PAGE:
Maring CWMA

Photograph of Grey Squirrel in tree courtesy of USFWS Maring CWMA Located northeast of Mount Airy, Maryland the property is owned by Carroll County Government. The 237-acre tract was purchased as a potential site for a future watershed.

What To See

Maring CWMA provides habitat for upland and forest wildlife species primarily white-tailed deer, rabbit, squirrel, and songbirds.

What To Do

The area is open to hunting for all game species (except turkey) during the regulated hunting season established by the Maryland Wildlife and Heritage Service. Hunters are required to have a permit and a daily reservation to access the area. Outside of the hunting season this area is open to hiking, bird watching, and nature photography.

Area Regulations

  • Access to Maring CWMA is restricted from September 1 through February 15 for the hunting season for seasonal permit holders with daily reservations (except on Sundays).
  • Click here to apply for the free Central Region Public Hunting Permit.
  • No motorized vehicles are allowed.
  • Parking is available on Gillis Road. Visitors must park in the designated parking area.
  • Use of rifles is prohibited. No target shooting is permitted at any time of the year.
  • Non-Hunting Users

  • Outside of the hunting season Maring CWMA is open to hiking, nature photography, and bird watching.
  • Site Management Practices

  • Maring CWMA is a mixture of fields and forested land. Using sustainable forestry practices, periodically timber harvests are conducted on the area.
  • Map of Maryland showing approximate location of Maring CWMADirections

    Maring CWMA is located northeast of Mount Airy, Maryland. Public access to this area is from a parking lot on Gillis Road. For additional information or seasonal permits, contact the Gwynnbrook Wildlife and Heritage Service Office at 410-356-9272.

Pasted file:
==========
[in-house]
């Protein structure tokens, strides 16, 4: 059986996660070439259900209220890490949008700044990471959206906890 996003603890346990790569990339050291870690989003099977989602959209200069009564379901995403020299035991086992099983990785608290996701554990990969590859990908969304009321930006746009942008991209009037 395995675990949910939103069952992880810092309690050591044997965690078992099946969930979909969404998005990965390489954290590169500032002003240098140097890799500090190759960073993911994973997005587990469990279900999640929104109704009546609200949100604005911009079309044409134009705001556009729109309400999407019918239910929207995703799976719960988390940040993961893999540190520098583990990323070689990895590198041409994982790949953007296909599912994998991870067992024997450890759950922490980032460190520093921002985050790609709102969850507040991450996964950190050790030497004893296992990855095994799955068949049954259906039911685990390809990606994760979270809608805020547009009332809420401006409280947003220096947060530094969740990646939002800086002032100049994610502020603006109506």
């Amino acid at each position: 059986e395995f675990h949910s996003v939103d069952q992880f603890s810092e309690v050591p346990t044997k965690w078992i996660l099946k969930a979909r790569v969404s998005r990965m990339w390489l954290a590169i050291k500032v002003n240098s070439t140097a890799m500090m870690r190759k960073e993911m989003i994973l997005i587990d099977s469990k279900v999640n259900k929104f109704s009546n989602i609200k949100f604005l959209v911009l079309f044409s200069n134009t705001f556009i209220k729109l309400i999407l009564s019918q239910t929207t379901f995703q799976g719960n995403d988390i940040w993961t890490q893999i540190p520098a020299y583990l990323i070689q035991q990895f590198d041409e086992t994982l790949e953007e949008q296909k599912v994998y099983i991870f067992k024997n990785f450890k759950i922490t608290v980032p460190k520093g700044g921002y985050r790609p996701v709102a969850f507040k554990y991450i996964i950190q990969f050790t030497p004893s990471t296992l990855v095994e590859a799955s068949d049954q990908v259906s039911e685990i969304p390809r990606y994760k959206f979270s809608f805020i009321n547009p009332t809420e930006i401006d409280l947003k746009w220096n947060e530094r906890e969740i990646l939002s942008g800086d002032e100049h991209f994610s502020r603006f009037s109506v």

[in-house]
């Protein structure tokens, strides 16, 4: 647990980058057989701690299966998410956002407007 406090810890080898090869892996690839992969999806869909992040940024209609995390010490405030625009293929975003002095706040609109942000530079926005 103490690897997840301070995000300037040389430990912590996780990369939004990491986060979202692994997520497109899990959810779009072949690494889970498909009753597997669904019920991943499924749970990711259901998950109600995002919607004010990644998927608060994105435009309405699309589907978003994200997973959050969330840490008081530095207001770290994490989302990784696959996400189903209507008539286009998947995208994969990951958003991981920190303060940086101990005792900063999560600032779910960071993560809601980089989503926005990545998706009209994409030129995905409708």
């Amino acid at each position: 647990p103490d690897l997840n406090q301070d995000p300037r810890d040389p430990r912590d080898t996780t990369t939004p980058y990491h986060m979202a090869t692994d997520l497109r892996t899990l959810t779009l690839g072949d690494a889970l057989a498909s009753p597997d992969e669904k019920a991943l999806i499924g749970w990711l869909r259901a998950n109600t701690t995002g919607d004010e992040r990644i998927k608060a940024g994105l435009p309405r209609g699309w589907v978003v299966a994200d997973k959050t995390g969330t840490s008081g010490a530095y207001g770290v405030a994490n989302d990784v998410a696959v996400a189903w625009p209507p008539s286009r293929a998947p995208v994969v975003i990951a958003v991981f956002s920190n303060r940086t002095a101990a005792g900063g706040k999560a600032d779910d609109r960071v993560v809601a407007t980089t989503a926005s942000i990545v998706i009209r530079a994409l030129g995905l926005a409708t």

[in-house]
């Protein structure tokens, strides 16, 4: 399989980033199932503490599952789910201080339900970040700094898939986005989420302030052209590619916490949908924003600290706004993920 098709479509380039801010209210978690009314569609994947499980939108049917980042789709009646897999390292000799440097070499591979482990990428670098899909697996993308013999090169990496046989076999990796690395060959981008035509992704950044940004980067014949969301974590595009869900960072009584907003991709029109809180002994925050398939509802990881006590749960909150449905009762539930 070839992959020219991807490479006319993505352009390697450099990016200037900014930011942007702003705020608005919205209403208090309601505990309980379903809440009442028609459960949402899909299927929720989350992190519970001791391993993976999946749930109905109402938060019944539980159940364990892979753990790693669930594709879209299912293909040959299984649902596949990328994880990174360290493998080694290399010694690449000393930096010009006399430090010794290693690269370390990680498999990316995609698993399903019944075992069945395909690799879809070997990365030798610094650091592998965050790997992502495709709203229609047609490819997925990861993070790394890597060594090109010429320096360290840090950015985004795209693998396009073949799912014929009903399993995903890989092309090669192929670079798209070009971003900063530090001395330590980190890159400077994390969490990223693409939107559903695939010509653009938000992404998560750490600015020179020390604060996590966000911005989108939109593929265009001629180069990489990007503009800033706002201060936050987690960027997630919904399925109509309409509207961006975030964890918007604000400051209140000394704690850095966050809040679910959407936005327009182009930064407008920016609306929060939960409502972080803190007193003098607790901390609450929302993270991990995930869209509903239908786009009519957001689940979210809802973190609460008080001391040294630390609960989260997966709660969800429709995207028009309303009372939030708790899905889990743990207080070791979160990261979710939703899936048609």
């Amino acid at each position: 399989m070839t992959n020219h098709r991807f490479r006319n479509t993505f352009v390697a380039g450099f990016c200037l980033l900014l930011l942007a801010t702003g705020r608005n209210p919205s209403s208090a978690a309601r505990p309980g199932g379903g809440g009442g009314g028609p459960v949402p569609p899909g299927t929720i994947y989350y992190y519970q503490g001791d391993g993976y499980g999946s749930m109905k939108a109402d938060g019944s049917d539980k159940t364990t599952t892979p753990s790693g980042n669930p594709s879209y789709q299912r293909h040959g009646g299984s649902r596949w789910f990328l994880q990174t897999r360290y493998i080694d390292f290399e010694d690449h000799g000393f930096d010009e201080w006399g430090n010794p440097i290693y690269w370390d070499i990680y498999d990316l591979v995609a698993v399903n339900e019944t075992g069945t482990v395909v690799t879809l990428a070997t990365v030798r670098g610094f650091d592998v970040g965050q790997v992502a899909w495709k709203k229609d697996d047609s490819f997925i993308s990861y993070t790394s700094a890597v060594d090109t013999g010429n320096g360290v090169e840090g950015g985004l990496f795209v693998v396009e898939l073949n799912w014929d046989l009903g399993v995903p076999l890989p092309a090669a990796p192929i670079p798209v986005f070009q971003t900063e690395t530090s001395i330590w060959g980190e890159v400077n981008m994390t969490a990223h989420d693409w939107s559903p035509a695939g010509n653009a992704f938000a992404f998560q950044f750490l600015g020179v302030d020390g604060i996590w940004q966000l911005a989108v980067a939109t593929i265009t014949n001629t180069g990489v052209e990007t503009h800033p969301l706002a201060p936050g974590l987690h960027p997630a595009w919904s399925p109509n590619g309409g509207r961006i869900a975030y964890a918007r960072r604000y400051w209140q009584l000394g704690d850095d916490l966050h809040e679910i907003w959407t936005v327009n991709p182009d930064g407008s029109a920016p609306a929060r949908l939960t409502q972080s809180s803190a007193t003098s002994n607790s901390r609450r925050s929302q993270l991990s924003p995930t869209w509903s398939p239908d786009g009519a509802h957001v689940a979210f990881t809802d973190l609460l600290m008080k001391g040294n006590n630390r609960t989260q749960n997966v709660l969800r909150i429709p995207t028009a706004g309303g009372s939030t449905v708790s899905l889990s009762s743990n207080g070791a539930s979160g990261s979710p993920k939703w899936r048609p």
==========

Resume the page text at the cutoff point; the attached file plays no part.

Click Here for Map

    Photograph of Grey Squirrel courtesy of USFWS


    This area is a part of Maryland’s Department of Natural Resources public land system and is managed by the Wildlife and Heritage Service. The primary mission of the WMA system is to conserve and enhance wildlife populations and their respective habitats as well as to provide public recreational use of the State’s wildlife resources.

    Eighty-five percent of the funding for Maryland's state wildlife programs comes from hunting license fees and a federal excise tax on sport hunting devices and ammunition. The federal aid funds are derived from the Federal Aid in Wildlife Restoration (or Pittman-Robertson) Fund, which sportsmen and women have been contributing to since 1937. Each state receives a share of the funds, which is administered by the U. S. Fish and Wildlife Service; these funds are used for wildlife conservation and hunter education programs, including the management of the WMA system.

    Other sources of funds for land acquisition include Program Open Space Funding for Maryland's State and local parks and conservation areas, provided through The Department of Natural Resources' Program Open Space. Established in 1969, Program Open Space symbolizes Maryland's long-term commitment to conserving natural resources while providing exceptional outdoor recreation opportunities.​